4. A gas turbine combustor comprising:
a combustion chamber; and
a plurality of modules, each being composed of a plurality of fuel nozzles each for jetting fuel into said combustion chamber and air holes each for jetting air into said combustion chamber, said air holes being arranged in a combustion chamber wall surface, and said fuel nozzles and said air holes being arranged so that the fuel and air are jetted into said combustion chamber as a plurality of coaxial flows.
Description

This is a continuation application of U.S. Ser. No. 10/083,360, filed Feb. 27, 2002 now U.S. Pat. No. 6,813,889.

BACKGROUND OF THE INVENTION

1. Field of the Invention

The present invention relates to a gas turbine combustor and an operating method thereof.

2. Description of Prior Art

The present invention specifically relates to a low NOx type gas turbine combustor which emits low levels of nitrogen oxides. The prior art has been disclosed in Japanese Application Patent Laid-Open Publication No. Hei 05-172331.

In a gas turbine combustor, since the turndown ratio from startup to the rated load condition is large, a diffusion combustion system which directly injects fuel into a combustion chamber has been widely employed so as to ensure combustion stability in a wide area. Also, a premixed combustion system has been made available.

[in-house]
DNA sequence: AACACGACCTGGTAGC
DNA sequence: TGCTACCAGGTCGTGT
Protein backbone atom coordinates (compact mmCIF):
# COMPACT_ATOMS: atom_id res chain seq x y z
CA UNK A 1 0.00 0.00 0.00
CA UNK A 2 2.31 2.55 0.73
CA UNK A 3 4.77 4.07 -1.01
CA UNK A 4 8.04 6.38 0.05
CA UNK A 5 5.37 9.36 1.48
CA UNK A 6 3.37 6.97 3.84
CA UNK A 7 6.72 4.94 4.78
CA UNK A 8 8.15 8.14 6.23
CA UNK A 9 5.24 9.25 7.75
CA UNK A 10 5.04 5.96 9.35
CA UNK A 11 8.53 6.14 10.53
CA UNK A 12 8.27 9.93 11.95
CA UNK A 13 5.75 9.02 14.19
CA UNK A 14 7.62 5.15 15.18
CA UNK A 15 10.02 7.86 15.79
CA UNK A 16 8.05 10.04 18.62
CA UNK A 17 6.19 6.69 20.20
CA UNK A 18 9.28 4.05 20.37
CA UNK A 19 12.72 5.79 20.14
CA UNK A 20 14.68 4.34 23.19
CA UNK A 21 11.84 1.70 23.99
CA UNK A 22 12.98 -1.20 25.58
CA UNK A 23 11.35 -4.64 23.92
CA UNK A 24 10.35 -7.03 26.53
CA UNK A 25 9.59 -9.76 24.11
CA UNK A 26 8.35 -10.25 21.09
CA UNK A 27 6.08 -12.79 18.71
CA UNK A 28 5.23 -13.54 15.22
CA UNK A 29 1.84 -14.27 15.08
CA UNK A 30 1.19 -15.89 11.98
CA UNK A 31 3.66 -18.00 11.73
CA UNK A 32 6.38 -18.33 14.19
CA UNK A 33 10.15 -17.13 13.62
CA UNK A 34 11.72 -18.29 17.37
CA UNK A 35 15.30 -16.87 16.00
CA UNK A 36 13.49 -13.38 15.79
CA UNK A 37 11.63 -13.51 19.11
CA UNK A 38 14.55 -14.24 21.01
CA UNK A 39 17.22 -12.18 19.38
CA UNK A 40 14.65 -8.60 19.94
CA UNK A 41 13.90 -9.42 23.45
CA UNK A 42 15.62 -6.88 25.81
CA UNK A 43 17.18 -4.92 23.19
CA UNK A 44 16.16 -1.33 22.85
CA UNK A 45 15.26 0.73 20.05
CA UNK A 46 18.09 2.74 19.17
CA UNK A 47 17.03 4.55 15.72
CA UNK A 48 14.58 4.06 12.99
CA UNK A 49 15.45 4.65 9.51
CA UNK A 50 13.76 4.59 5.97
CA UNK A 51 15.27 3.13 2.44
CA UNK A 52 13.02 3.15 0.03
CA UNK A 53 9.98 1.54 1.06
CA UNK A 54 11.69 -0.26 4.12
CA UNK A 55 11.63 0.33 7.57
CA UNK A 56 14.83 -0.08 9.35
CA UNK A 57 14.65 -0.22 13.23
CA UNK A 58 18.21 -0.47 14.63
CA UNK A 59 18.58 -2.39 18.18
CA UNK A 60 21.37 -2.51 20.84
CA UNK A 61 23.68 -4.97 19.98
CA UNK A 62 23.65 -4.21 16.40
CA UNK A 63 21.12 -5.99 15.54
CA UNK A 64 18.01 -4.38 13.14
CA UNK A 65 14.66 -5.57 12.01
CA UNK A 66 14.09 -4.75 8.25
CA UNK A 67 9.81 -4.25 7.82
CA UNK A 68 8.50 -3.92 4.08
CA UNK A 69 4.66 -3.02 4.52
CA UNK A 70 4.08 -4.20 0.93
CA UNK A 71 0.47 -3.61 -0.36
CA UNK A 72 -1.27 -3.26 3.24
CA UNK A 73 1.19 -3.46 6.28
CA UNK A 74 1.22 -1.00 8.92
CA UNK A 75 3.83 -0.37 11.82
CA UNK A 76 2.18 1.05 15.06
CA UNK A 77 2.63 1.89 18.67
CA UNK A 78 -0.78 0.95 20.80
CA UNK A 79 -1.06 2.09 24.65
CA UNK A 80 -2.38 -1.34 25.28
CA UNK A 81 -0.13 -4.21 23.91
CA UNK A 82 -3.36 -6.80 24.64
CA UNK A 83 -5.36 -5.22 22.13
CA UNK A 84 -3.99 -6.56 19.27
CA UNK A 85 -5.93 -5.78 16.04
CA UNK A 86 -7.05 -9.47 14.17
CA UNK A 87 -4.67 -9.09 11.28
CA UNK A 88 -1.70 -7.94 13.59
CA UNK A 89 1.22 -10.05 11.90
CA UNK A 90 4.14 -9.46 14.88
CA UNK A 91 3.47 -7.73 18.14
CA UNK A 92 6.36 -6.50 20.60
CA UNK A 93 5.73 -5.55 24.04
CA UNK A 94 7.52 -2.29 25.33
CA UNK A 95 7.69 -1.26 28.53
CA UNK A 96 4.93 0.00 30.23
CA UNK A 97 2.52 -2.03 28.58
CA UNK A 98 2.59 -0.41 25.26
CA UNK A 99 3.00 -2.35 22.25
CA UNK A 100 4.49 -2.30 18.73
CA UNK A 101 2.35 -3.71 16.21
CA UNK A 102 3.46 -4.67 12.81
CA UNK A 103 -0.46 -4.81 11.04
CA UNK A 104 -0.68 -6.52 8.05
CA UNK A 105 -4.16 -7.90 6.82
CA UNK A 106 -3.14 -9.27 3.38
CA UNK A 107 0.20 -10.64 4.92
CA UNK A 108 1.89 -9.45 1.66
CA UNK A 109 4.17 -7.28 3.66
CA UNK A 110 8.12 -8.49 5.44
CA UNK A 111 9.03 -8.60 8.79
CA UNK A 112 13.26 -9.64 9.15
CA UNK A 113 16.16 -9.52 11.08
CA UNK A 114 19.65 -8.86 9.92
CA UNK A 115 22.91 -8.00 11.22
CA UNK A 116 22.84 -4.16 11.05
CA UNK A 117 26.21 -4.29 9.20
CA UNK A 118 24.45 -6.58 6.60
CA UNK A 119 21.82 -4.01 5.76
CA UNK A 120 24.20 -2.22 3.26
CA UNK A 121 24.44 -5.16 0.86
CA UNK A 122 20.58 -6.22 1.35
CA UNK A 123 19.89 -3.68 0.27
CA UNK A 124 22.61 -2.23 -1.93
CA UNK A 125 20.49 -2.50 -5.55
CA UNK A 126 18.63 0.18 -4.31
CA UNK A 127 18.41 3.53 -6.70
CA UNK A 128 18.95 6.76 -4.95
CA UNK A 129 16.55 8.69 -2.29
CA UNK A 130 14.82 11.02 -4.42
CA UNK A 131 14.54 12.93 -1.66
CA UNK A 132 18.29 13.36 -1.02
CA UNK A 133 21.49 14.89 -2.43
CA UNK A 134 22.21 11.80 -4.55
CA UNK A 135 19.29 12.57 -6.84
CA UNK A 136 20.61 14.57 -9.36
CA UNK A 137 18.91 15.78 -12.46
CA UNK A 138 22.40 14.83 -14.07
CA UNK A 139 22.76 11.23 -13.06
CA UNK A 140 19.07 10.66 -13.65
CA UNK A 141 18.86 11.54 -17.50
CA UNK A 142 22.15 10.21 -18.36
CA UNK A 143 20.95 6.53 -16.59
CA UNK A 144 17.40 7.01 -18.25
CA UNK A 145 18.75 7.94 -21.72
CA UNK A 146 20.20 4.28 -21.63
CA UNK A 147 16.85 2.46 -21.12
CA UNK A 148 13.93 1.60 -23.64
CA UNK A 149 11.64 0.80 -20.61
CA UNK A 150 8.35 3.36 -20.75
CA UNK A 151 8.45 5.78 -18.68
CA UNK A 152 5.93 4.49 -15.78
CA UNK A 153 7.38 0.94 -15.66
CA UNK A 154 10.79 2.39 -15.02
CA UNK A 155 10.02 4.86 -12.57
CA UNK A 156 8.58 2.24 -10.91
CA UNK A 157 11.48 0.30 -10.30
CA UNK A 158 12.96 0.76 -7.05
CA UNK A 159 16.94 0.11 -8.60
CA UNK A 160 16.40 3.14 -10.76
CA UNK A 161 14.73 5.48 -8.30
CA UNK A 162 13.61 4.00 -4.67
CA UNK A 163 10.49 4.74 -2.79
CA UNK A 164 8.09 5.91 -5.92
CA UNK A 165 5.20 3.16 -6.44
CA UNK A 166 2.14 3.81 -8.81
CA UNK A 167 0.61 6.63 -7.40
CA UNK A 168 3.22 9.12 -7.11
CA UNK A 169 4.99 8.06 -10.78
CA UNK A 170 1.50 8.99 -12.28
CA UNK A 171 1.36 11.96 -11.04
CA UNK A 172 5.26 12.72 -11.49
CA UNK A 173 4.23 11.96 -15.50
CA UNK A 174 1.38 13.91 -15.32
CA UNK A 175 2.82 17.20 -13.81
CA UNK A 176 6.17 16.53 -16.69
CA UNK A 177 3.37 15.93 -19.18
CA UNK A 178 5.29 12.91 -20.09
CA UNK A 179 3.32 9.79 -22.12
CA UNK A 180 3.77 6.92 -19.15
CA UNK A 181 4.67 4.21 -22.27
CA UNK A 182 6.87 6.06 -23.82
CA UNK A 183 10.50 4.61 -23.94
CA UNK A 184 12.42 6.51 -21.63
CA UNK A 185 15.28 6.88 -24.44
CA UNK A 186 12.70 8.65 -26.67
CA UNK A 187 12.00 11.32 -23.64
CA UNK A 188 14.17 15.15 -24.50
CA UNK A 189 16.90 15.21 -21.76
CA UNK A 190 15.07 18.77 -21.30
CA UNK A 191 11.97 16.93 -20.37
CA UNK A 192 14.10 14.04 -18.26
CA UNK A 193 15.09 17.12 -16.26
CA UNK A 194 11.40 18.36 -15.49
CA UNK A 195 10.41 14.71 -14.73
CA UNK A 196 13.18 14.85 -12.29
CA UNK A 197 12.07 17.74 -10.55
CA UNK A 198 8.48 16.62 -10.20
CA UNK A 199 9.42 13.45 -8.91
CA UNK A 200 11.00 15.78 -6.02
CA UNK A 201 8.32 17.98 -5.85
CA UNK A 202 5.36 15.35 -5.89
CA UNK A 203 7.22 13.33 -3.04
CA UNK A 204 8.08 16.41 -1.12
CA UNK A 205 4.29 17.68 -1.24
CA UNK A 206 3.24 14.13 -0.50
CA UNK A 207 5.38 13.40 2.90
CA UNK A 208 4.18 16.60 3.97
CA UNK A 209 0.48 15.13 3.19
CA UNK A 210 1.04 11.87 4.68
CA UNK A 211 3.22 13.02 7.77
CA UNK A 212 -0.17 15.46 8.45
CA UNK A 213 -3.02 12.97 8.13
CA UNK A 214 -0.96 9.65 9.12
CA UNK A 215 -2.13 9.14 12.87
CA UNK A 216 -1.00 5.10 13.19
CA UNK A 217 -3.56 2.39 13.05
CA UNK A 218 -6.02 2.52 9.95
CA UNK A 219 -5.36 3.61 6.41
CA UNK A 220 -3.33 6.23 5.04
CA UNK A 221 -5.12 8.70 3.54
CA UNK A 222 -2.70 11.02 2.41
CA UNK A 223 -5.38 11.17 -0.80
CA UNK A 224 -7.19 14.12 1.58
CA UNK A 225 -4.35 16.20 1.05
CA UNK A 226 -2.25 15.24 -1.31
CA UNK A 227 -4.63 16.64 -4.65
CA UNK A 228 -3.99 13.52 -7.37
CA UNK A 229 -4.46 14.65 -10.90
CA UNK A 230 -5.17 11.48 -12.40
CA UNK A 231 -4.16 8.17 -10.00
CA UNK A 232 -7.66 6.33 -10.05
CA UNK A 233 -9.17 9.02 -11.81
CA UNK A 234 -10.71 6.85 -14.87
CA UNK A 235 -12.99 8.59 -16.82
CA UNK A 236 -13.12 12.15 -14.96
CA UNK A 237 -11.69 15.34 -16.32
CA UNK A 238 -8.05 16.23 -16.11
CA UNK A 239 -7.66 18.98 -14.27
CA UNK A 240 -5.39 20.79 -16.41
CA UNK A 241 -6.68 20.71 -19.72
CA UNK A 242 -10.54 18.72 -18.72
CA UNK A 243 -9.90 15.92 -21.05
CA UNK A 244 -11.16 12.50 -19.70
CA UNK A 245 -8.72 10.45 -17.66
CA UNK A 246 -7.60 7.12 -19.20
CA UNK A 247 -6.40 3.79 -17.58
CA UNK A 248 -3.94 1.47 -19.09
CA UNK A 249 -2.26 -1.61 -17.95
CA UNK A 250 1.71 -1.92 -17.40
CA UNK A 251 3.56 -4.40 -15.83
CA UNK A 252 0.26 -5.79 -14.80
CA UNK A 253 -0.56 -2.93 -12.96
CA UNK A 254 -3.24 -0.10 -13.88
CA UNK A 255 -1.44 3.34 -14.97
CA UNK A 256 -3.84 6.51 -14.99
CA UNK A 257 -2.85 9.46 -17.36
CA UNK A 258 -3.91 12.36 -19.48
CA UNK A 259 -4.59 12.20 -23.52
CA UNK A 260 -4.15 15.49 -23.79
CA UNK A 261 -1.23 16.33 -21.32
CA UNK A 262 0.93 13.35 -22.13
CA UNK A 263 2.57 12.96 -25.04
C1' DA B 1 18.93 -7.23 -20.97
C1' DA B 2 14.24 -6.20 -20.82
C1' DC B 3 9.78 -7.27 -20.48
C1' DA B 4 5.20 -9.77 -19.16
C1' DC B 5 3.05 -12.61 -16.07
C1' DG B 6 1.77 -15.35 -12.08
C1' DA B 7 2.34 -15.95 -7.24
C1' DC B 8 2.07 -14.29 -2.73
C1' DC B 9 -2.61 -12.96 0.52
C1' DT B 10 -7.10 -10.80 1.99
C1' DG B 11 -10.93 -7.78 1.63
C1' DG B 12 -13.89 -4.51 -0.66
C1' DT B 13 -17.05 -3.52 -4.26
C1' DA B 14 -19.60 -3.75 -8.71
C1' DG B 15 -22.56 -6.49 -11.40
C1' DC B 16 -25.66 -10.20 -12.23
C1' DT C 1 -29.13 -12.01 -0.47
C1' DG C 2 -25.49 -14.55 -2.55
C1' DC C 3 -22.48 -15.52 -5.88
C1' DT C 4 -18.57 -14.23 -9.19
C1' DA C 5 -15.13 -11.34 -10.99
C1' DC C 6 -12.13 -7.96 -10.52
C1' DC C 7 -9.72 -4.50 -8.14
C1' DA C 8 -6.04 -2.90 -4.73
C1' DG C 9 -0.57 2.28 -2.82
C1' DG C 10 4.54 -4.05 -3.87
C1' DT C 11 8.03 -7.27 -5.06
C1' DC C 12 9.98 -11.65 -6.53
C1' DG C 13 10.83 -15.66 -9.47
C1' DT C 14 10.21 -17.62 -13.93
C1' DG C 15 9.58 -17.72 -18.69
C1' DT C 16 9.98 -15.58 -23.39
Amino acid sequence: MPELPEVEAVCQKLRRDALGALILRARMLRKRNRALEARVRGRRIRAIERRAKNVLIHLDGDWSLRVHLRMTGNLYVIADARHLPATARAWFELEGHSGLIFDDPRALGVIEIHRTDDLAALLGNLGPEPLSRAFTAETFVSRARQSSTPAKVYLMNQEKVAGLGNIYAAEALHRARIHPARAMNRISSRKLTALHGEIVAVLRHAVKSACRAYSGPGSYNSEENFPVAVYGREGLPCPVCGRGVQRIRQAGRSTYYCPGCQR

In said prior art technology, a diffusion combustion system has a problem of high level NOx. A premixed combustion system also has problems of combustion stability, such as flash back, and flame stabilization during the startup operation and partial loading operation. In actual operation, it is preferable to simultaneously solve those problems.

SUMMARY OF THE INVENTION

The main purpose of the present invention is to provide a gas turbine combustor having low level NOx emission and good combustion stability and an operating method thereof.

The present invention provides a gas turbine combustor having a combustion chamber into which fuel and air are supplied, wherein the fuel and the air are supplied into said combustion chamber as a plurality of coaxial jets.

Further, a method of operating a gas turbine combustor according to the present invention is the method of operating a gas turbine combustor having a combustion chamber into which fuel and air are supplied, wherein the fuel and the air are supplied into said combustion chamber as a plurality of coaxial jets.